Fatalities due to avalanches in controlled terrain decreased strongly since the 1950s. This is mainly due to increasing knowledge about and implementation of protective measures e.g. for roads following the catastrophic avalanche winters in 1951 and 1954 [2]. Since the total number of fatalities in controlled terrain are very low in recent years, this also means that avalanche fatalities on ski slopes must be quite rare.

At the same time, the number of fatalities in uncontrolled terrain increased, probably due to the increasing popularity of activities such as ski touring. Broken down to different disciplines in uncontrolled terrain, ski-touring and off-piste riding are especially dangerous: e.g. in Tyrol the season of 2018/19, 5 fatalities occurred related to ski-touring, 9 related to off-piste riding and 3 to hiking/mountaineering [3]. However, despite the estimated 1.2 Million active ski tourers [4] and the increasing popularity of the sport, the number of fatalities has apparently not been increasing in the last 10 years [5] and even stayed relatively stable since the 1980s despite the strong increase in the number of backcountry recreationists since then [1].

This is likely due to an increasing awareness of the risk and widespread use of avalanche rescue equipment, but also information made available e.g. by the German Alpine Association, where decision-making tools for the individual ski tourer are explained: building upon publicly available daily avalanche forecasts and instructions for assessing local conditions, the risk can be estimated for the specific location of interest using the “avalanche mantra” [6].

Future changes in avalanche risk in the European Alps

The number of avalanche fatalities decreased in controlled terrain in the past due to preventive measures and implementation and training of local avalanche commissions. However, an open question is, whether there is an opposing trend in avalanche hazard due to climate change. This seems likely since possible avalanche triggering factors such as precipitation or temperature will be affected by climate change. However, it has apparently not been proven that avalanche events will accumulate in the near future [2]: On the one hand, studies investigating avalanche activity in the past were not able to detect long-term changes. On the other hand, studies investigating avalanche activity under climate scenarios showed that avalanche hazard might decrease slightly in winter due to more rapid equitemperature metamorphism and thus settling rate of snow packs [2]. Also, avalanche hazard will likely decrease in May/June, probably due to the decreasing availability of snow during this time of year. However, the relative proportion of wet snow avalanches might increase in the future.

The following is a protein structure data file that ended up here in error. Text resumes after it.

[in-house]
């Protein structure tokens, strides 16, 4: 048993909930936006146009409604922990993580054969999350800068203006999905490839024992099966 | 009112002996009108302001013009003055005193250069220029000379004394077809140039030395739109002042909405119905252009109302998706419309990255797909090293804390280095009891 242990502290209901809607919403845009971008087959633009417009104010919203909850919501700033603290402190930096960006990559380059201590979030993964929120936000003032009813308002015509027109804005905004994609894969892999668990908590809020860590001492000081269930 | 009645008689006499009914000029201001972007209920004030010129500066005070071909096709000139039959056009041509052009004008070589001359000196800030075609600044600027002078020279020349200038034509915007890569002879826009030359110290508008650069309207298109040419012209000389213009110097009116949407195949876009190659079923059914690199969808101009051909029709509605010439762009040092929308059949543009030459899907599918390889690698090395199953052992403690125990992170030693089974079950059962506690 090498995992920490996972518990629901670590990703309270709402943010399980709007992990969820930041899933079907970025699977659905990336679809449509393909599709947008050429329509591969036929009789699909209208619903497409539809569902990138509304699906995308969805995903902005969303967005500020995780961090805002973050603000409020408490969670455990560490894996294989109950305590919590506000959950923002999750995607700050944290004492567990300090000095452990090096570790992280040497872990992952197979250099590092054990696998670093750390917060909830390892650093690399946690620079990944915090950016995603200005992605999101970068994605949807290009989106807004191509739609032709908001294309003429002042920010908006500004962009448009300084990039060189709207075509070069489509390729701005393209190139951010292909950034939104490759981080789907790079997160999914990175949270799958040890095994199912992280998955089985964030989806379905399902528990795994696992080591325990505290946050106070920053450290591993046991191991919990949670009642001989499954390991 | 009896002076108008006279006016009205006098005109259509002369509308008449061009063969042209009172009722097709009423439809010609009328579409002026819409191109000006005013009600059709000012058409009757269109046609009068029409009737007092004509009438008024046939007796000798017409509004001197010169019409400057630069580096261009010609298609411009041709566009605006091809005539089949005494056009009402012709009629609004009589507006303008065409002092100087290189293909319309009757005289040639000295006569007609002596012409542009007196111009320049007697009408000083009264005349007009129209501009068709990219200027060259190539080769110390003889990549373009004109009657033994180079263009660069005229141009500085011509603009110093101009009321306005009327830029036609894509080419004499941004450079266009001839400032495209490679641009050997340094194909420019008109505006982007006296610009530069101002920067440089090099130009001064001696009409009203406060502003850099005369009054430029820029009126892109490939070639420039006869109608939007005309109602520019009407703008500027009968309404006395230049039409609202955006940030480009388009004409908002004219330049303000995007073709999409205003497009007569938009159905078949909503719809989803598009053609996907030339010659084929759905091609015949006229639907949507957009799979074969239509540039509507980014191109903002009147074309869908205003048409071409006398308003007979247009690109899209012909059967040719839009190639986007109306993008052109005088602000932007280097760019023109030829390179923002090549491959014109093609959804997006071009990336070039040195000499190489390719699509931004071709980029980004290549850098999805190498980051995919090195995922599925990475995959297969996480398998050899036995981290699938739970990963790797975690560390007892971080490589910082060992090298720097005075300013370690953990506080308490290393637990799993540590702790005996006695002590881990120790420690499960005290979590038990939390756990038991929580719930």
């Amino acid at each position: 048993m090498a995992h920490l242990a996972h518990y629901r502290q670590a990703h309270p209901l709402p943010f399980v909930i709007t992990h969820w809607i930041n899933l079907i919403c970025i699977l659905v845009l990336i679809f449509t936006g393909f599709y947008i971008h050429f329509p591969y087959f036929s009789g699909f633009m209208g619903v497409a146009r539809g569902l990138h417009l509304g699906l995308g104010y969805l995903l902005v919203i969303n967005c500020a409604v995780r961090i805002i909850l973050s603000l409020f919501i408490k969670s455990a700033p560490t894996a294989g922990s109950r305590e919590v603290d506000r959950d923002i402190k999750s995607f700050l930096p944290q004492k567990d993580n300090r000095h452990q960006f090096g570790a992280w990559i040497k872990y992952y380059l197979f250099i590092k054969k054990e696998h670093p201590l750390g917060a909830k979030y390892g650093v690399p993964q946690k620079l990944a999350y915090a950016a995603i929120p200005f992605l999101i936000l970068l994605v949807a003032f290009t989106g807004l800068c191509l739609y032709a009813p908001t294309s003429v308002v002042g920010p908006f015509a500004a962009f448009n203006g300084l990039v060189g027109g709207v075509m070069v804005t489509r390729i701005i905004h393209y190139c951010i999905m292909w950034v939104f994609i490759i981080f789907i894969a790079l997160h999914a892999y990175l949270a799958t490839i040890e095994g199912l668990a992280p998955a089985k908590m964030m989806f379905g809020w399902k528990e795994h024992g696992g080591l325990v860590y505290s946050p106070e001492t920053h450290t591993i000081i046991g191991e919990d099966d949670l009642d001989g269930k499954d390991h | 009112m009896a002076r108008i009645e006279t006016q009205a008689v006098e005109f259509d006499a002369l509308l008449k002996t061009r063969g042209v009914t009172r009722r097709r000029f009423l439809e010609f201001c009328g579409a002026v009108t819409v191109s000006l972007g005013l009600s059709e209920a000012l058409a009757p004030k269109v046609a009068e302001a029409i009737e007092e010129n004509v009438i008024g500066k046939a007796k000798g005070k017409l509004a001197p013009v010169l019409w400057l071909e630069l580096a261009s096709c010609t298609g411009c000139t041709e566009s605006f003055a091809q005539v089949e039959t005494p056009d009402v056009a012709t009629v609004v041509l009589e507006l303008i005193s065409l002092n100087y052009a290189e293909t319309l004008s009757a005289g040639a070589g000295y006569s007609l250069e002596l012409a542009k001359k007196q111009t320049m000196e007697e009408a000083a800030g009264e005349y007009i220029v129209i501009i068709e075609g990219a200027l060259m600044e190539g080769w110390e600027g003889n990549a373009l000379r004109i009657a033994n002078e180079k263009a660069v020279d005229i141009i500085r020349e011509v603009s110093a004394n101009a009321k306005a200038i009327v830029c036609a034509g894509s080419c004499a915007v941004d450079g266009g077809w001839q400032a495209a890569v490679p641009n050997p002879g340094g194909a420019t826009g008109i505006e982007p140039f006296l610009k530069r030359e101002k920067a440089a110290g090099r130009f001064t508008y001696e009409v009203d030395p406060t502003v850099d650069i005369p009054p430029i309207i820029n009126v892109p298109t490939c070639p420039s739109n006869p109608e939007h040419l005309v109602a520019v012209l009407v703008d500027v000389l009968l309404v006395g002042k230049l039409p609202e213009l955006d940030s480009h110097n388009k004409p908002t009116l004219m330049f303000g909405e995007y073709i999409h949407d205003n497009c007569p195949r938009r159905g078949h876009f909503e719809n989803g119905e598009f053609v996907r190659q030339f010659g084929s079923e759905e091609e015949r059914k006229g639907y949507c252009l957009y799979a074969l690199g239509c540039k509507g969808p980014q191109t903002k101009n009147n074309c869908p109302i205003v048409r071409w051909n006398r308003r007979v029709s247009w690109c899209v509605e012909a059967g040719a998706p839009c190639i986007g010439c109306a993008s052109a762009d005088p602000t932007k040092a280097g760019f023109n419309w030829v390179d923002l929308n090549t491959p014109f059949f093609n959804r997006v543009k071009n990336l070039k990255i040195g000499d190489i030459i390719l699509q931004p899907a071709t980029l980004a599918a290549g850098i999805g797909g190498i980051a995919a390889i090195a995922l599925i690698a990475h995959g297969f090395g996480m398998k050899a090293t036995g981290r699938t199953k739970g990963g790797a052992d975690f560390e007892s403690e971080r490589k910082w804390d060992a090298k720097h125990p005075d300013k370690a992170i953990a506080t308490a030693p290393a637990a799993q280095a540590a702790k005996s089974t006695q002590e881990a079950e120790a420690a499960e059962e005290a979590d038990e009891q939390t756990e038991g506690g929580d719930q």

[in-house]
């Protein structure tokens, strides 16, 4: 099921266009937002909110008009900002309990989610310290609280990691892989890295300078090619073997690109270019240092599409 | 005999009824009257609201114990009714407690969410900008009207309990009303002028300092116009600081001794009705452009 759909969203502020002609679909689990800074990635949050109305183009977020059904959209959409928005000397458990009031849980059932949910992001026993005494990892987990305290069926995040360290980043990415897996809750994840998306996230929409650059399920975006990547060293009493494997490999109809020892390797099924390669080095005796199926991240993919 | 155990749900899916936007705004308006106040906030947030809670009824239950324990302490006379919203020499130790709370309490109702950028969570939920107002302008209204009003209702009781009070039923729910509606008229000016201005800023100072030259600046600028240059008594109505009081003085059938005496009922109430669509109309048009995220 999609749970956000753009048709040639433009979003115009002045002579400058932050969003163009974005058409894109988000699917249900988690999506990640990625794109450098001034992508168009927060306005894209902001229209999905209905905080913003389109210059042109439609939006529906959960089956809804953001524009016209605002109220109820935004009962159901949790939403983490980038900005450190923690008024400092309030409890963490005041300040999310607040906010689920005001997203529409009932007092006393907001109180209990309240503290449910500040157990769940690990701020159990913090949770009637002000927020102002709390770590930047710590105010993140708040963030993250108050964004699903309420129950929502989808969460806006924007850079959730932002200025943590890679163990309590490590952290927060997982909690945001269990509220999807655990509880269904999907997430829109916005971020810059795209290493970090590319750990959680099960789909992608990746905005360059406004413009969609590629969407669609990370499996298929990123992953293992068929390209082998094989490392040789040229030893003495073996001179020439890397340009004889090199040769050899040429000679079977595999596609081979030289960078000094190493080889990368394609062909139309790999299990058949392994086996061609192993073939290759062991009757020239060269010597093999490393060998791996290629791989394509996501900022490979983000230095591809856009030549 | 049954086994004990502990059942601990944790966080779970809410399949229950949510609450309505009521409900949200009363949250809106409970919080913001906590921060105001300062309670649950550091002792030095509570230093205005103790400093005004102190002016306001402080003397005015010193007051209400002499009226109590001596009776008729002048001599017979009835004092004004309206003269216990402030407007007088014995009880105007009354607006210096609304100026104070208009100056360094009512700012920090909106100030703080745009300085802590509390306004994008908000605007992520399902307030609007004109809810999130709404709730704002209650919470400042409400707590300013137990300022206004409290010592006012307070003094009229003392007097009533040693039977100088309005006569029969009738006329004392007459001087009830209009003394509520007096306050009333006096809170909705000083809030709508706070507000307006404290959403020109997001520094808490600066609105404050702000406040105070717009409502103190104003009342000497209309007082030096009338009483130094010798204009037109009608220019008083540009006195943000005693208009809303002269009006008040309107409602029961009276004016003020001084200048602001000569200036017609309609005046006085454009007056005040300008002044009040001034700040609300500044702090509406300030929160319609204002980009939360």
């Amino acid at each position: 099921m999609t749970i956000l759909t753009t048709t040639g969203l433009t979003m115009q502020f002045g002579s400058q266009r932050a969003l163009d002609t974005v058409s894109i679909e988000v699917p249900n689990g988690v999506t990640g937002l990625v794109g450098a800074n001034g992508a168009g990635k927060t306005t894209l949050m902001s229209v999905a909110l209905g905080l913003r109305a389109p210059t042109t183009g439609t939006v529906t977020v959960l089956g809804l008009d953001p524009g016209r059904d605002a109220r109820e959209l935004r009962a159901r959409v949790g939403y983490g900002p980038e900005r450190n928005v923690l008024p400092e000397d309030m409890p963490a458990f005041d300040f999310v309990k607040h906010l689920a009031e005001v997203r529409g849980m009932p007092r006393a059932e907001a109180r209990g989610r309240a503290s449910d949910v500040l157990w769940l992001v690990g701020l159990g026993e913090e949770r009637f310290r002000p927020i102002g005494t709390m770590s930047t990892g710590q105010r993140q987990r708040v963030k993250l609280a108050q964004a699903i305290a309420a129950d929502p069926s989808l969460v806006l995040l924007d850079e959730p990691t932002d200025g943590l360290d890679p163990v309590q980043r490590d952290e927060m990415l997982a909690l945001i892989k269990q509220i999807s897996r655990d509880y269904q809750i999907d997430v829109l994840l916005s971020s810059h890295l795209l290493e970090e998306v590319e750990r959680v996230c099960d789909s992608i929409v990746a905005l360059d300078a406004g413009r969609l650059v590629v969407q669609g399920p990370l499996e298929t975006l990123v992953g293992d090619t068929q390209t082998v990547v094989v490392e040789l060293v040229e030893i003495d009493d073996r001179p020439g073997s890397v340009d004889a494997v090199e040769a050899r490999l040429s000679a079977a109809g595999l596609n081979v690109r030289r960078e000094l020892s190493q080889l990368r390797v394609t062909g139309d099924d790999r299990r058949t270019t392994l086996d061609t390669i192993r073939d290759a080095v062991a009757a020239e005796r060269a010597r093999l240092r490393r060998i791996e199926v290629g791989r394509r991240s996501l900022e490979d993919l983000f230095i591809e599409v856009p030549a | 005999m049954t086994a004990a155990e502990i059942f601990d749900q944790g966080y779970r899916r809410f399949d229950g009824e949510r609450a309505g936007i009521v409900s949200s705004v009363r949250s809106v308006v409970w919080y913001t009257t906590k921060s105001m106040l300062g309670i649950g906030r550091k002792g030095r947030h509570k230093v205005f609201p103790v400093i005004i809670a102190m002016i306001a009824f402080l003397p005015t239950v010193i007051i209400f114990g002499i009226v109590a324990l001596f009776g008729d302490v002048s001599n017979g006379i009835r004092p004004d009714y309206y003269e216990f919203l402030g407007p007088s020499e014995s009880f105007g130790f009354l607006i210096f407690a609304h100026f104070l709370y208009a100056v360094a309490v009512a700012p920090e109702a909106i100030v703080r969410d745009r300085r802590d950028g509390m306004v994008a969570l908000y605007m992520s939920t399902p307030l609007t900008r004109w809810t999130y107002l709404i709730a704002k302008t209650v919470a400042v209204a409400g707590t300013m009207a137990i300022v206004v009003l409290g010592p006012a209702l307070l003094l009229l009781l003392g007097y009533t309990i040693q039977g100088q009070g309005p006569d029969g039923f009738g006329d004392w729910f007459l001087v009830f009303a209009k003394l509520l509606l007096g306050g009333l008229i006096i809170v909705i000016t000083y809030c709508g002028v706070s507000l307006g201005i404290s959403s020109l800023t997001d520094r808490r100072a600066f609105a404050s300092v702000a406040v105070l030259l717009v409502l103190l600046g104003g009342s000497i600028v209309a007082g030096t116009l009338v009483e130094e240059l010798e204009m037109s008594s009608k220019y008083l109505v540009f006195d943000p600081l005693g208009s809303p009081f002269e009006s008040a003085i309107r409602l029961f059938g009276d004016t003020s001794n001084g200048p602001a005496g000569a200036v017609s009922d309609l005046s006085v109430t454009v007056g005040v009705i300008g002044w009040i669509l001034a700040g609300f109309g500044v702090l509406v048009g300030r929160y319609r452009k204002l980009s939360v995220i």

[1] Techel et al. 2016. „Avalanche Fatalities in the European Alps: Long-Term Trends and Statistics“. Geographica Helvetica 71, Nr. 2 (28. Juni 2016): 147–59.
[2] Höller P. 2007: Avalanche Hazards and Mitigation in Austria: A Review“. Natural Hazards 43, Nr. 1 (1. Oktober 2007): 81–101.

Field Trip

A field trip to the Alps between 18-20 February made a visit of the scene of accident and the surrounding area possible. The venture was undertaken in collaboration with the University of Innsbruck. Under the leadership of Univ.-Prof. Dr. Ulrich Strasser, head of the working group 'Human-environment systems research', and his research associate Dr. Michael Warscher, students were trained in high alpine terrain. Focus was on a combination of practical and theoretical teaching units on snow research and avalanche awareness. The field trip included an introduction to the high alpine measurement network in the Rofental. Particular attention was put on the measurement site 'Bella Vista' (see section 'Measurements').

Trip to Grawand via Hochjochferner

Practical exercise Rutschblock test

Visit scene of accident

Practical exercise avalanche probes

Trip to Im Hinteren Eis and Hintereisferner

Practical exercise avalanche burial/search

Practical exercise snow profiles


The measurement site 'Bella Vista' is located 2805 m asl at formerly glaciated ground. The site is part of the Long-Term Socio-Ecologial Research (LTSER) area Rofental. It is operated by the University of Innsbruck, Department of Geography and data inter alia is used to assess avalanche risk and risk of flooding in the region. The specific station set-up with snow pillow and snow scale enables investigations of wind-driven snow-redistribution. The snow scale in the hollow only was installed the previous summer (see pictures below). Analysis results hint at strong wind the night before the accident. Snow is removed from the snow pillow and accumulates on the snow scale.

Time series plots

Installation snow scale 09/2019

View from the cabin Bella Vista 02/2020

Measurement set-up

LTSER Rofental

Bella Vista station 02/2020

View from cabin Bella Vista 09/2019

RTG NatRiskChange

This dashboard was assembled in the framework of a NatRiskChange Task Force by Erwin Rottler and Lena Katharina Schmidt. For further information on the research training group and our activities, please visit our website or follow us on twitter

We thank the working group 'Human-environment systems research' of the University of Innsbruck, particularly Ulrich Strasser and Michael Warscher, for their support.

Should you have any question or have/want further information, please do not hesitate to contact us: rottler(a)

Source code of this Shny dashboard is availabble at